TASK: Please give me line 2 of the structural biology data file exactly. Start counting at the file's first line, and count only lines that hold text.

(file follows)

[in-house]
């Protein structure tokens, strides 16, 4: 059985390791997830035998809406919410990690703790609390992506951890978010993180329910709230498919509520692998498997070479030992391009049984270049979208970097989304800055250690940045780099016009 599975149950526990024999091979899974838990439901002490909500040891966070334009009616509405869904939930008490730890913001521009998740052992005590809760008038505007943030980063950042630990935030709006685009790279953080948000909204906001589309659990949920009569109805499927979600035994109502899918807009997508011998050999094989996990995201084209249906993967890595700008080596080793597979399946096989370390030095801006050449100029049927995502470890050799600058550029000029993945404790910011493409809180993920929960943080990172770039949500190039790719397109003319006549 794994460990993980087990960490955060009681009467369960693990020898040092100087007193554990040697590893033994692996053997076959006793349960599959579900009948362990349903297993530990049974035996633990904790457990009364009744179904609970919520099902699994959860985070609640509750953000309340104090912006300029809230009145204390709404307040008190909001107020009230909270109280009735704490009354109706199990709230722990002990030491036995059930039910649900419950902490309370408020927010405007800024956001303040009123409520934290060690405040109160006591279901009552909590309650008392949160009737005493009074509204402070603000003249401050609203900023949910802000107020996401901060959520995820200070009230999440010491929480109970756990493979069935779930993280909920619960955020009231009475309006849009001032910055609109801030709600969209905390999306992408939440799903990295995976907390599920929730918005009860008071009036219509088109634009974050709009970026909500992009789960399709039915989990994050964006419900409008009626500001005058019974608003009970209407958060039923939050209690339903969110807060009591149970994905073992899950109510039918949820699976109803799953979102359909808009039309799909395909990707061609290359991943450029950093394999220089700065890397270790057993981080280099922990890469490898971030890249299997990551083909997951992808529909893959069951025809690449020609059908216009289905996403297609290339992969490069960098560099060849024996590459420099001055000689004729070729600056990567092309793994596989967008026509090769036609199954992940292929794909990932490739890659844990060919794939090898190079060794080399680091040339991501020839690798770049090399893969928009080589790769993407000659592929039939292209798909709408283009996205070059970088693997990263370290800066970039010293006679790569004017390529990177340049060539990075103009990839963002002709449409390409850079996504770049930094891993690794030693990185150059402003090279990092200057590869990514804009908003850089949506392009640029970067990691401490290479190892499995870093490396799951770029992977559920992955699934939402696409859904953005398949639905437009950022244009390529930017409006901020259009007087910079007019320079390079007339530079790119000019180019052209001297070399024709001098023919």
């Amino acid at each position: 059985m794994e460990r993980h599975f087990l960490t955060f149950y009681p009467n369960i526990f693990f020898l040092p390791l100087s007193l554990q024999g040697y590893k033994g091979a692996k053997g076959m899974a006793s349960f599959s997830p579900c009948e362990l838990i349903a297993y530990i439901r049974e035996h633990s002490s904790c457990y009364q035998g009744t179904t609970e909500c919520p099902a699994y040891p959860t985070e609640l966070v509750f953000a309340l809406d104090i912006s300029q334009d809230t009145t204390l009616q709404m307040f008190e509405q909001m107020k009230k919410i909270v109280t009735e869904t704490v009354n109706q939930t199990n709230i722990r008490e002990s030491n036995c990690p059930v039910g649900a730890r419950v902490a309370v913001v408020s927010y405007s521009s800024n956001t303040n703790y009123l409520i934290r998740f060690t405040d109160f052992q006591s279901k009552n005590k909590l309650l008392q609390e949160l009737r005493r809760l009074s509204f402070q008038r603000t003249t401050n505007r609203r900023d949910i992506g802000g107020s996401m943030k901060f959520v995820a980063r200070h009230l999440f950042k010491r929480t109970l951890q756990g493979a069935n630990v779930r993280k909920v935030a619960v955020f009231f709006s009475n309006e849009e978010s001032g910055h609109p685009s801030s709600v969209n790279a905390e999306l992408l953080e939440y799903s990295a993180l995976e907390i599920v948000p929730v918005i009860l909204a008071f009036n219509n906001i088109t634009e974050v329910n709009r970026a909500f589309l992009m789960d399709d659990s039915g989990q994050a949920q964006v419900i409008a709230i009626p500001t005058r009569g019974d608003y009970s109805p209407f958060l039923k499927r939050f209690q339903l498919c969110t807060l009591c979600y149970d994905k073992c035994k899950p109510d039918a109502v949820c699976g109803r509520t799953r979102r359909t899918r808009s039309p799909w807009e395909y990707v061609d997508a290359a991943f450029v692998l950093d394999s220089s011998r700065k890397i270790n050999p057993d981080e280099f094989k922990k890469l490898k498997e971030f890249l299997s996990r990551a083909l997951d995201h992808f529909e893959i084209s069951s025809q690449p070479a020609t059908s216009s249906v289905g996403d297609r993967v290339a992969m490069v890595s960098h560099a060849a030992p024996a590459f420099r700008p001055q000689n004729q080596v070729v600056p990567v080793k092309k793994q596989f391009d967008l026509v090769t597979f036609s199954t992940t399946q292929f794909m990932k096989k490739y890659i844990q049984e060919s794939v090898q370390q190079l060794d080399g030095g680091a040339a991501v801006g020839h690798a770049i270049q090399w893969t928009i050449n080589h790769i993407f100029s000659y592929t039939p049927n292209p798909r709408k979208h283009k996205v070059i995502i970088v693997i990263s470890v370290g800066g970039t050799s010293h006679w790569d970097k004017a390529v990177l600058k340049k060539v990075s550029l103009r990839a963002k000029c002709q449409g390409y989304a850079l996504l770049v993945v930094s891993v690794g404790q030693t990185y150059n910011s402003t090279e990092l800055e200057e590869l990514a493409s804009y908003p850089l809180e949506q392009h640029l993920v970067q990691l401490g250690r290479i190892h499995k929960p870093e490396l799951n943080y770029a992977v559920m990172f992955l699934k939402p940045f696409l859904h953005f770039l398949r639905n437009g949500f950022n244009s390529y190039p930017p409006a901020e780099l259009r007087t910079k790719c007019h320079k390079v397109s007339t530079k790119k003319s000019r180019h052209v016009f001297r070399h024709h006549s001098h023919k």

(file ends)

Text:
């Protein structure tokens, strides 16, 4: 059985390791997830035998809406919410990690703790609390992506951890978010993180329910709230498919509520692998498997070479030992391009049984270049979208970097989304800055250690940045780099016009 599975149950526990024999091979899974838990439901002490909500040891966070334009009616509405869904939930008490730890913001521009998740052992005590809760008038505007943030980063950042630990935030709006685009790279953080948000909204906001589309659990949920009569109805499927979600035994109502899918807009997508011998050999094989996990995201084209249906993967890595700008080596080793597979399946096989370390030095801006050449100029049927995502470890050799600058550029000029993945404790910011493409809180993920929960943080990172770039949500190039790719397109003319006549 794994460990993980087990960490955060009681009467369960693990020898040092100087007193554990040697590893033994692996053997076959006793349960599959579900009948362990349903297993530990049974035996633990904790457990009364009744179904609970919520099902699994959860985070609640509750953000309340104090912006300029809230009145204390709404307040008190909001107020009230909270109280009735704490009354109706199990709230722990002990030491036995059930039910649900419950902490309370408020927010405007800024956001303040009123409520934290060690405040109160006591279901009552909590309650008392949160009737005493009074509204402070603000003249401050609203900023949910802000107020996401901060959520995820200070009230999440010491929480109970756990493979069935779930993280909920619960955020009231009475309006849009001032910055609109801030709600969209905390999306992408939440799903990295995976907390599920929730918005009860008071009036219509088109634009974050709009970026909500992009789960399709039915989990994050964006419900409008009626500001005058019974608003009970209407958060039923939050209690339903969110807060009591149970994905073992899950109510039918949820699976109803799953979102359909808009039309799909395909990707061609290359991943450029950093394999220089700065890397270790057993981080280099922990890469490898971030890249299997990551083909997951992808529909893959069951025809690449020609059908216009289905996403297609290339992969490069960098560099060849024996590459420099001055000689004729070729600056990567092309793994596989967008026509090769036609199954992940292929794909990932490739890659844990060919794939090898190079060794080399680091040339991501020839690798770049090399893969928009080589790769993407000659592929039939292209798909709408283009996205070059970088693997990263370290800066970039010293006679790569004017390529990177340049060539990075103009990839963002002709449409390409850079996504770049930094891993690794030693990185150059402003090279990092200057590869990514804009908003850089949506392009640029970067990691401490290479190892499995870093490396799951770029992977559920992955699934939402696409859904953005398949639905437009950022244009390529930017409006901020259009007087910079007019320079390079007339530079790119000019180019052209001297070399024709001098023919």